The research lab at Dartmouth led by Professor Lee Lynd engages in a range of research activities unified by the overarching goal of cost-effective production of cellulosic biofuels that benefit people and the environment. These activities draw from a diversity of academic disciplines, with molecular biology, microbiology, chemical/biochemical engineering providing the foundation for the first three. Consistent with the "Pasteur's Quadrant" model articulated by Donald Stokes (Brookings Institution Press, Washington, DC, 1997), we see advancing applied capability and increased fundamental understanding as convergent and mutually-reinforcing, and we aspire to work in this mode.
A central theme of the Lynd Lab is processing cellulosic biomass in a single step without added enzymes. Such "consolidated bioprocessing" (CBP) offers documented potential for transformative cost reductions. Although we are focused on production of ethanol, a promising renewable fuel, the CBP strategy is potentially applicable to a broad range of fuels and chemicals. Additionally, ethanol has strong potential as an intermediate for production of larger fuel molecules preferred for difficult-to-electrify heavy-duty transport modes.
Dr. Lynd is assisted in running the lab by management team members: Research Professor Dr. Dan Olson (Metabolic Engineering); and Research Scientists Dr. Evert Holwerda (Microbial Cellulose Utilization) and Dr. Mark Laser (Bioenergy Intensive Futures). The Lynd group includes post doctoral associates, graduate students, technicians, undergraduates, and, from time to time, visiting scientists. Our activities are enhanced by close collaborations with members of the DOE Center for Bioenergy Innovation and a growing network of colleagues around the world.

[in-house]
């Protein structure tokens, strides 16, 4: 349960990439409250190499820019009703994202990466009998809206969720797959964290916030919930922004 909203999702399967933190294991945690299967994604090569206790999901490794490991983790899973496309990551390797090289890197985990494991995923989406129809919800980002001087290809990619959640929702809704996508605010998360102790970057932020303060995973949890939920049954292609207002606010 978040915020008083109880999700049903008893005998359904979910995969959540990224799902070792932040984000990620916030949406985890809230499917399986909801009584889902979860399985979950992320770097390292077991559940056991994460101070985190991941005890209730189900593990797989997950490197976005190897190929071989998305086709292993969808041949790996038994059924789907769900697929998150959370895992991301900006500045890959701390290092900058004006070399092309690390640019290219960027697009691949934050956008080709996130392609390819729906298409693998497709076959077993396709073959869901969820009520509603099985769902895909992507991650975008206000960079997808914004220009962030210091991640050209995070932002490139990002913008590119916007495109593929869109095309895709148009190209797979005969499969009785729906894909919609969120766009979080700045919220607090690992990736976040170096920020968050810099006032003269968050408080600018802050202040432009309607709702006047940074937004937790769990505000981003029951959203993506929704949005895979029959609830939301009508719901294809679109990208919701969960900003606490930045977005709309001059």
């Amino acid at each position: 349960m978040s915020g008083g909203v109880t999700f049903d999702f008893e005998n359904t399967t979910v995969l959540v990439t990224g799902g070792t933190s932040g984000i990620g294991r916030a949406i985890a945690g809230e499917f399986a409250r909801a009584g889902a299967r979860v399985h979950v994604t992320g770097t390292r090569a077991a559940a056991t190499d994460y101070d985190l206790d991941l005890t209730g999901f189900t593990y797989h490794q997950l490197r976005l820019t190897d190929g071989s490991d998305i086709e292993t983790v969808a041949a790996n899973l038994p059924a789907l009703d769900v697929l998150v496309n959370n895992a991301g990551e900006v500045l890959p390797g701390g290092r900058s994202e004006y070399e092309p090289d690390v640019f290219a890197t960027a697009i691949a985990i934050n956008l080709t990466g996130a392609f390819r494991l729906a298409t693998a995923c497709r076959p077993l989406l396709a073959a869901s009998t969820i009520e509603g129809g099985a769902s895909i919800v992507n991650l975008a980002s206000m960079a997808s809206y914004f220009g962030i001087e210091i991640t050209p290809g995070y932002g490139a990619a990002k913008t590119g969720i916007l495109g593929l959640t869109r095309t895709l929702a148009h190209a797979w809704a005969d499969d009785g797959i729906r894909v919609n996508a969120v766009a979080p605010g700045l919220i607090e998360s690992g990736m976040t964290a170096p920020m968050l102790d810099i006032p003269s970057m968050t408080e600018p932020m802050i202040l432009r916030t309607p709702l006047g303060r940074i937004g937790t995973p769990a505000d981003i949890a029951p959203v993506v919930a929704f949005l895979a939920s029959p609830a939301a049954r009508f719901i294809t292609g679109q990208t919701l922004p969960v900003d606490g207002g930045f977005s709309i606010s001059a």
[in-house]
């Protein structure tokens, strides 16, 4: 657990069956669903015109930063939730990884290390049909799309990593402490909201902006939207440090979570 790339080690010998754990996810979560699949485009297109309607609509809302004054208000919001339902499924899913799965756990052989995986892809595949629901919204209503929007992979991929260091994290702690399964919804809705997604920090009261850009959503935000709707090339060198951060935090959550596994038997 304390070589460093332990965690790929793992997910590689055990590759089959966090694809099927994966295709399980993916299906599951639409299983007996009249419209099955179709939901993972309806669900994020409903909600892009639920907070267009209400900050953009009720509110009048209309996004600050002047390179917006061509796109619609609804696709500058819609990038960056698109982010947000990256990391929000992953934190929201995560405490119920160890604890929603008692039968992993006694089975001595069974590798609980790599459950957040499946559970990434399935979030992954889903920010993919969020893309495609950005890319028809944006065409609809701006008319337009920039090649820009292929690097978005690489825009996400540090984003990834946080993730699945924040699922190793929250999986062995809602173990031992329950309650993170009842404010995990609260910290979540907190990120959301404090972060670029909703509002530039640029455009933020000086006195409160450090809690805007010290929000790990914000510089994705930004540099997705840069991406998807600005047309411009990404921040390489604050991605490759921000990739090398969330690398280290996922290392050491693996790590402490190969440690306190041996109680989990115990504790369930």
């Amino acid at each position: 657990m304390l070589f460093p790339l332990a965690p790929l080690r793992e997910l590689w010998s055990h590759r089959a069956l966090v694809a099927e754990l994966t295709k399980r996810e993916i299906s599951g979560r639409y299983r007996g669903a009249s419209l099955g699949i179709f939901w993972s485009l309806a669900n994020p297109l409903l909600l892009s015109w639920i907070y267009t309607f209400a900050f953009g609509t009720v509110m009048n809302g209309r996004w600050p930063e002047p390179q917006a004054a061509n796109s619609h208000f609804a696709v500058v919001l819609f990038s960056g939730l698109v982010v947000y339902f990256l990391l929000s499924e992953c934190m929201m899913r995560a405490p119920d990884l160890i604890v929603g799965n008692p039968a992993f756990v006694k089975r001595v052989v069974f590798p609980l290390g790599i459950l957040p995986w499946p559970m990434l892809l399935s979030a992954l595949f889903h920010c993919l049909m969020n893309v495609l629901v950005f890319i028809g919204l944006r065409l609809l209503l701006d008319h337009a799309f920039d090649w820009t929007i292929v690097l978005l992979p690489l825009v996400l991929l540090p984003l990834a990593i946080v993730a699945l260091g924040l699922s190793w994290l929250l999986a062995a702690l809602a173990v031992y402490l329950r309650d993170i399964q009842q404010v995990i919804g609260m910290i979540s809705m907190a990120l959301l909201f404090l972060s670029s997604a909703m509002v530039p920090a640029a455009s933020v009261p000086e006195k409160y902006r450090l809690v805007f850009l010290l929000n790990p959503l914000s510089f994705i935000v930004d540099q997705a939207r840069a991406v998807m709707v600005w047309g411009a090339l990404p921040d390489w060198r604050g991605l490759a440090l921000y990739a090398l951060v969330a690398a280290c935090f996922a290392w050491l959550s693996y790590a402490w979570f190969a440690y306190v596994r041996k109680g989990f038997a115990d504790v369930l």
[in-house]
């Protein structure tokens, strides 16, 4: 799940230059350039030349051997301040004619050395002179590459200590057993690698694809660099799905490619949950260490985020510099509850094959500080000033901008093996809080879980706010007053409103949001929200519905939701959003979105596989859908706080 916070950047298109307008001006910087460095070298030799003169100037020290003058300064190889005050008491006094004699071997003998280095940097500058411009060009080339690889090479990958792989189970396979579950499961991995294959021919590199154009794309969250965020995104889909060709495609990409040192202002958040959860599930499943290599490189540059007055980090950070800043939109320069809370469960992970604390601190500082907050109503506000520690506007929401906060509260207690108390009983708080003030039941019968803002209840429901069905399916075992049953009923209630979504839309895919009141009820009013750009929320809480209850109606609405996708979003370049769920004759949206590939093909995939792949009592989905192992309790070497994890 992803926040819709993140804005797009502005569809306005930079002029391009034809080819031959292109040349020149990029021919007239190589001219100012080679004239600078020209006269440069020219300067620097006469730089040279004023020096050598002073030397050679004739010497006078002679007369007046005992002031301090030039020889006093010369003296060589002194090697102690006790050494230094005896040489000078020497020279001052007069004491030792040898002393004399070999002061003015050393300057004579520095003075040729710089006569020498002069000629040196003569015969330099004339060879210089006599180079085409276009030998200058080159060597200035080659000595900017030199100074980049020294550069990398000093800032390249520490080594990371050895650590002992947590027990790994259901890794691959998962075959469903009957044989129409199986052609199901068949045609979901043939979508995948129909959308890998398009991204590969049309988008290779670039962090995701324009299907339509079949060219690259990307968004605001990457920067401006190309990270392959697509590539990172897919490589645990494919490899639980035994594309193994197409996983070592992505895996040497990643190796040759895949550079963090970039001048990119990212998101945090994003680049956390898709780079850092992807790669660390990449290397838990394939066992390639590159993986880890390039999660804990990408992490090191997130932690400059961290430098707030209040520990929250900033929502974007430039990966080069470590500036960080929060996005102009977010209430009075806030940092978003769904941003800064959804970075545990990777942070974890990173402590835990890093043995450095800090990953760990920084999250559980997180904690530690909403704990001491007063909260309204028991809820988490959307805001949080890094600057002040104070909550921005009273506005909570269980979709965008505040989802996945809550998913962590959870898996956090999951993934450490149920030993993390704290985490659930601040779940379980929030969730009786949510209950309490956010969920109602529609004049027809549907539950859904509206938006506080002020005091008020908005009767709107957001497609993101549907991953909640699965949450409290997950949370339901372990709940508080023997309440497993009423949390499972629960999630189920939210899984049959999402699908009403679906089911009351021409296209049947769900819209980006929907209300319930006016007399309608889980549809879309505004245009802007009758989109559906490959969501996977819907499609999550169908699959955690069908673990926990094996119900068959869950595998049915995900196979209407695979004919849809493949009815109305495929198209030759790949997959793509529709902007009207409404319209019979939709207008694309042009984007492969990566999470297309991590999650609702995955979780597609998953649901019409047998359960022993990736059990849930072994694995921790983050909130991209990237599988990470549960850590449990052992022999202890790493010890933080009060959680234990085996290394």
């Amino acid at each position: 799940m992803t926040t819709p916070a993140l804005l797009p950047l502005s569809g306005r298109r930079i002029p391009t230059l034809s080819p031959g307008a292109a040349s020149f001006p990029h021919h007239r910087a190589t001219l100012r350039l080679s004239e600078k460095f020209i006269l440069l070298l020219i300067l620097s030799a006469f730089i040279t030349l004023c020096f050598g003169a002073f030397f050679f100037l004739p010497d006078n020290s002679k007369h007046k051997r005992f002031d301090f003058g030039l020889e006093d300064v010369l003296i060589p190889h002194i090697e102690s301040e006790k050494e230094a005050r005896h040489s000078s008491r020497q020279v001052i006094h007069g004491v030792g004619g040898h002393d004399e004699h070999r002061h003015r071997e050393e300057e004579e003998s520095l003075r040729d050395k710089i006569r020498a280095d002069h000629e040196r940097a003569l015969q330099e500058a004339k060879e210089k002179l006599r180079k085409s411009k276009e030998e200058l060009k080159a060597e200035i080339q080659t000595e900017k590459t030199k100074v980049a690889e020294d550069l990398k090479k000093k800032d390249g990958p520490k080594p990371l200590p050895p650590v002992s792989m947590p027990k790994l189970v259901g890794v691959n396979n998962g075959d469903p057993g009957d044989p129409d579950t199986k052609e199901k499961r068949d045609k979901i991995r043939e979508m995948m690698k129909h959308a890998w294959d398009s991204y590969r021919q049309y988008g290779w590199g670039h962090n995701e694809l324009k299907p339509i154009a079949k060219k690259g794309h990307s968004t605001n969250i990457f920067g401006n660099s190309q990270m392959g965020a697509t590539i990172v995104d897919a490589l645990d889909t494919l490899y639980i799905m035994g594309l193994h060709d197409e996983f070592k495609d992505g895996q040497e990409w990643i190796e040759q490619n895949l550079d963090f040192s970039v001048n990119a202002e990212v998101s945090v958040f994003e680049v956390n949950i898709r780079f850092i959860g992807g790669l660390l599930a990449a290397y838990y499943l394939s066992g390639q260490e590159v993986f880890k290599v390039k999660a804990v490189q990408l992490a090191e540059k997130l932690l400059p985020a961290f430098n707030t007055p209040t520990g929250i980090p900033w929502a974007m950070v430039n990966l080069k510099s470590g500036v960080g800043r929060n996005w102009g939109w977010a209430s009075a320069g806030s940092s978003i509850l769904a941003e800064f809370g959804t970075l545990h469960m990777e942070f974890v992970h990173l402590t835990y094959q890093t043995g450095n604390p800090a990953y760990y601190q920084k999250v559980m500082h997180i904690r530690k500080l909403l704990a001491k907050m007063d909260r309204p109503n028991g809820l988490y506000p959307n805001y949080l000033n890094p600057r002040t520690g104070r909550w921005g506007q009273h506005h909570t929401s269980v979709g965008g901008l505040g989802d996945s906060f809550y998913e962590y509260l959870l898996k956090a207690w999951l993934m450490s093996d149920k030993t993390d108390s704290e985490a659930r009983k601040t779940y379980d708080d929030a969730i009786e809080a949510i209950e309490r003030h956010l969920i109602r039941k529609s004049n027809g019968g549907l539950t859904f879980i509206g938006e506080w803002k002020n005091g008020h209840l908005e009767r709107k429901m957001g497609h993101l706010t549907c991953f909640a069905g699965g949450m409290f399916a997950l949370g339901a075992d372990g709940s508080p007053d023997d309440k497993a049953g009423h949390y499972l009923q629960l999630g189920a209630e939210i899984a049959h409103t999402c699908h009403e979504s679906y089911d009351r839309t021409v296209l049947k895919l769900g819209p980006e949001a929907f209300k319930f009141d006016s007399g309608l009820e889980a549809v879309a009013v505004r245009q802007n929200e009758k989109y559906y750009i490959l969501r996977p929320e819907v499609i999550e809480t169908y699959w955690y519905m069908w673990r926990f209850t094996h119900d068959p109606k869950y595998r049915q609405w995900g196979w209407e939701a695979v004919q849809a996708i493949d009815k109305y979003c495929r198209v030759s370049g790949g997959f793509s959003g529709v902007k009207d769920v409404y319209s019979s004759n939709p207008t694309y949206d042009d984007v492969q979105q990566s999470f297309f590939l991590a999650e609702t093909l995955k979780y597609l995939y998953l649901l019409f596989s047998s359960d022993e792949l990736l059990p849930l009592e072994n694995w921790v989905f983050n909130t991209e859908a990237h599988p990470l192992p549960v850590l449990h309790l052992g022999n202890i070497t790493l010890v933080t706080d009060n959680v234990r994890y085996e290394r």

Students may work toward graduate degrees in the Lynd Lab in either engineering or the life sciences. Information on graduate programs, degree requirements, and admissions may be found at Dartmouth's Thayer School of Engineering and the Molecular and Cell Biology Program. Prospective students are encouraged to contact Professor Lynd to evaluate the extent to which their interests and professional development could be served by working toward a graduate degree with thesis work as a member of the Lynd Lab. Students with undergraduate preparation in the sciences who wish to pursue graduate work in engineering are encouraged to inquire and may note that this path was taken by several current and former group members, including Professor Lynd himself.
MS graduate Galen Moynihan is at Yali Bio working as a bioprocess engineer: "I've run about 30 fermentations since I started so it has been, and is, very busy. I took some time away from fermentation after I graduated, but I'm happy to be using the skills I learned in your lab again."
Toward low-cost biological and hybrid biological/catalytic conversion of cellulosic biomass to fuels
Abstract: Developing economically viable, scalable, and sustainable technologies for the conversion of lignocellulosic polysaccharides to liquid fuels is widely seen as a centerpiece of the global bioeconomy, and a key part of a multi-pronged approach to achieve carbon neutrality. Here we identify technology challenges and opportunities to achieve this promise.
“What is special about the lab is that while the core is research, Lee is also involved in many other activities that give people in the group access to broader perspectives.”
—Evert Holwerda, Research Scientist